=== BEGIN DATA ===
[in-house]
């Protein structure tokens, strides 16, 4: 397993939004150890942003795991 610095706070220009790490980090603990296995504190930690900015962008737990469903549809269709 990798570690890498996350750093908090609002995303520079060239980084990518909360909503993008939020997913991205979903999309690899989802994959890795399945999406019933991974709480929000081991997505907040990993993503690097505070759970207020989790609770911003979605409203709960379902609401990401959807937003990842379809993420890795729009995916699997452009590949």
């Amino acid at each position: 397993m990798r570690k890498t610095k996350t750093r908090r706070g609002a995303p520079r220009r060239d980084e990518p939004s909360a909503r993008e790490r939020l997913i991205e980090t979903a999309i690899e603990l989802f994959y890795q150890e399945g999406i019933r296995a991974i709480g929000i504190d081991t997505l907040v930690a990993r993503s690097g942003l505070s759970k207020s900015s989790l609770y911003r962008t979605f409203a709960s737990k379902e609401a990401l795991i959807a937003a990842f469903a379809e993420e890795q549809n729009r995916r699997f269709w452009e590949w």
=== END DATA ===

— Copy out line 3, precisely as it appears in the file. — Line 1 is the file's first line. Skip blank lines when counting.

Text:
């Amino acid at each position: 397993m990798r570690k890498t610095k996350t750093r908090r706070g609002a995303p520079r220009r060239d980084e990518p939004s909360a909503r993008e790490r939020l997913i991205e980090t979903a999309i690899e603990l989802f994959y890795q150890e399945g999406i019933r296995a991974i709480g929000i504190d081991t997505l907040v930690a990993r993503s690097g942003l505070s759970k207020s900015s989790l609770y911003r962008t979605f409203a709960s737990k379902e609401a990401l795991i959807a937003a990842f469903a379809e993420e890795q549809n729009r995916r699997f269709w452009e590949w």